BUILDING A BETTER PREDICTION: A CASE STUDY IN EVALUATING A QUICK FIELD ASSESSMENT TECHNIQUE FOR PREDICTING SALT MARSH HARVEST MOUSE OCCUPANCY.
|Katie R Smith; WRA, Inc., UC Davis; email@example.com; Carla L. Angulo, Laureen Barthman-Thompson, Sarah Estrella, Melissa Riley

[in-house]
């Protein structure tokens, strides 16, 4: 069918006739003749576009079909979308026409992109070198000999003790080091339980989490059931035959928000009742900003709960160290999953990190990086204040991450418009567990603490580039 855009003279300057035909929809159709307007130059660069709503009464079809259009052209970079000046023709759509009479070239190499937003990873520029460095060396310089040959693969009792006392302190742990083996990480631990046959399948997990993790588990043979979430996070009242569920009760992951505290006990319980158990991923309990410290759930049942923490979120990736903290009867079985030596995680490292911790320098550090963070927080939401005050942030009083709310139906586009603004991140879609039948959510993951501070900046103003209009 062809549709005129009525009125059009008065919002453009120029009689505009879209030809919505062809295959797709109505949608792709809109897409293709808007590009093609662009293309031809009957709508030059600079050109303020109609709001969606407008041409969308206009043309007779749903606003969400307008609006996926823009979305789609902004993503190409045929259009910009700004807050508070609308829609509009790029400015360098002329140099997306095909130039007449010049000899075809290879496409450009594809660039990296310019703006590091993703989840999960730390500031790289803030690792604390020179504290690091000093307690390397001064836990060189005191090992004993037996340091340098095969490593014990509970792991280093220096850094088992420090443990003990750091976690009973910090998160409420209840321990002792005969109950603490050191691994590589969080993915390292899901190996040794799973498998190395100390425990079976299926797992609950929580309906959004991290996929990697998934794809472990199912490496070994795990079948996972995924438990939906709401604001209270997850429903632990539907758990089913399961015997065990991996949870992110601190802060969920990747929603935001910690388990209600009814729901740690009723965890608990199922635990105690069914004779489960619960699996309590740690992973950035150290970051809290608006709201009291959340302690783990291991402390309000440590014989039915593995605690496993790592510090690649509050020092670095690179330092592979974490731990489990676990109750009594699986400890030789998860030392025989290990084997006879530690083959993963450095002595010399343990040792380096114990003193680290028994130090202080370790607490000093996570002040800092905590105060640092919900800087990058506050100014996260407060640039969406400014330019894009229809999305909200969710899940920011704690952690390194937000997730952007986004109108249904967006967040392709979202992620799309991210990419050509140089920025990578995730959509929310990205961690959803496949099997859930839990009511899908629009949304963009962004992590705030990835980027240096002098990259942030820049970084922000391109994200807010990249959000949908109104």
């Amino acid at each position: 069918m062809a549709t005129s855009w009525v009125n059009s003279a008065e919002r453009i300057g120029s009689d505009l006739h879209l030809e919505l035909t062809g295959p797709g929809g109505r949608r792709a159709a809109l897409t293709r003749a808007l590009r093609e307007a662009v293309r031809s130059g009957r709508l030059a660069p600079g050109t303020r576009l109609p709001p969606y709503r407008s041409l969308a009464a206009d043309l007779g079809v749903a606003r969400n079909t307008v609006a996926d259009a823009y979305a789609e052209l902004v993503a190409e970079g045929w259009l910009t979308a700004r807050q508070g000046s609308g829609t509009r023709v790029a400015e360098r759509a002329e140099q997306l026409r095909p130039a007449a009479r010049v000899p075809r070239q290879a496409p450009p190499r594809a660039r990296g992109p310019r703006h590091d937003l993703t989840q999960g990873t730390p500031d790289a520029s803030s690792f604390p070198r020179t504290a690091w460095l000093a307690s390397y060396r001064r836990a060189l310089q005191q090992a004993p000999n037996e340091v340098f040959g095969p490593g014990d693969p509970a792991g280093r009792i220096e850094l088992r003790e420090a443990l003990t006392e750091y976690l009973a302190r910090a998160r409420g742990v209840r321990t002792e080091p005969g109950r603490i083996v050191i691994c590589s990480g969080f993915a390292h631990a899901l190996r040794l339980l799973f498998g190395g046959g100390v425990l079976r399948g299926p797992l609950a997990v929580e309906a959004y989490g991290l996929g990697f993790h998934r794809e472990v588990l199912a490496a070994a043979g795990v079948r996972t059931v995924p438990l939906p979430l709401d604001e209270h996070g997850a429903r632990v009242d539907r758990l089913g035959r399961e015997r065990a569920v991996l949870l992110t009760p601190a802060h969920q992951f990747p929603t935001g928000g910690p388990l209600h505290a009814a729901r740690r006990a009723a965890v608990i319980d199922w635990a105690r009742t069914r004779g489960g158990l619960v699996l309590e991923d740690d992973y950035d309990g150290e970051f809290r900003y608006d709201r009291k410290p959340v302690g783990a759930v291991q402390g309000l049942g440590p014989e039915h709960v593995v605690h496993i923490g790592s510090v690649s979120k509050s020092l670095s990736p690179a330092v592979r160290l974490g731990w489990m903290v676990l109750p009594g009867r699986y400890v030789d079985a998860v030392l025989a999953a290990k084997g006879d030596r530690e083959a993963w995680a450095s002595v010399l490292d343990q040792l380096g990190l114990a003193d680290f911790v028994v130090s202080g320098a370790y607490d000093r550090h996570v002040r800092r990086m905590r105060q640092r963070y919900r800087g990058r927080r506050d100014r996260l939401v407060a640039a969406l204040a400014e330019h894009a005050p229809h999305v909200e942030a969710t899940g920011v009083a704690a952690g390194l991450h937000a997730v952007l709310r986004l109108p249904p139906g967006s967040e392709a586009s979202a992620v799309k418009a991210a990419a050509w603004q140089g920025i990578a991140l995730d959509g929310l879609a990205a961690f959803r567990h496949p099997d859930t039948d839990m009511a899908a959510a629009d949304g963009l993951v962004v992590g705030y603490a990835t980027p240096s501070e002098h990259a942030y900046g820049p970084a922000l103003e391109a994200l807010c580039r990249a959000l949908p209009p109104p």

For decades biologists have focused almost exclusively on the presence or absence of certain indicator plant species in predicting salt marsh harvest mouse (Reithrodontomys raviventris) occupancy in the San Francisco Estuary. At the 2022 Annual Meeting we presented a new approach to assessing habitat for its potential to support the salt marsh harvest mouse which focused on function over form. This method guides the user to evaluate the habitat at a local and regional scale, and specifically addresses features important to individual survival, likely the single most important factor in population level persistence of this species which occurs in naturally isolated patches. During the 2022 Rangewide Survey for the Salt Marsh Harvest Mouse biologists utilized this habitat assessment tool to evaluate habitat and predict species presence before and after live trapping surveys at 55 sites. During this presentation we will present the results of the assessments, an evaluation of how accurately the assessments guided correct predictions, and recommendations for its use in the future. We will also address which habitat features from the assessment were most correlated with salt marsh harvest mouse occupancy (e.g., the value of marsh size versus vegetative cover). As salt marsh harvest mouse presence or absence has very important implications for many decisions made in the Estuary, the ability to accurately predict occupancy without costly and intensive live trapping is extremely valuable. Regional biologists should work together to continuously refine and improve these methods.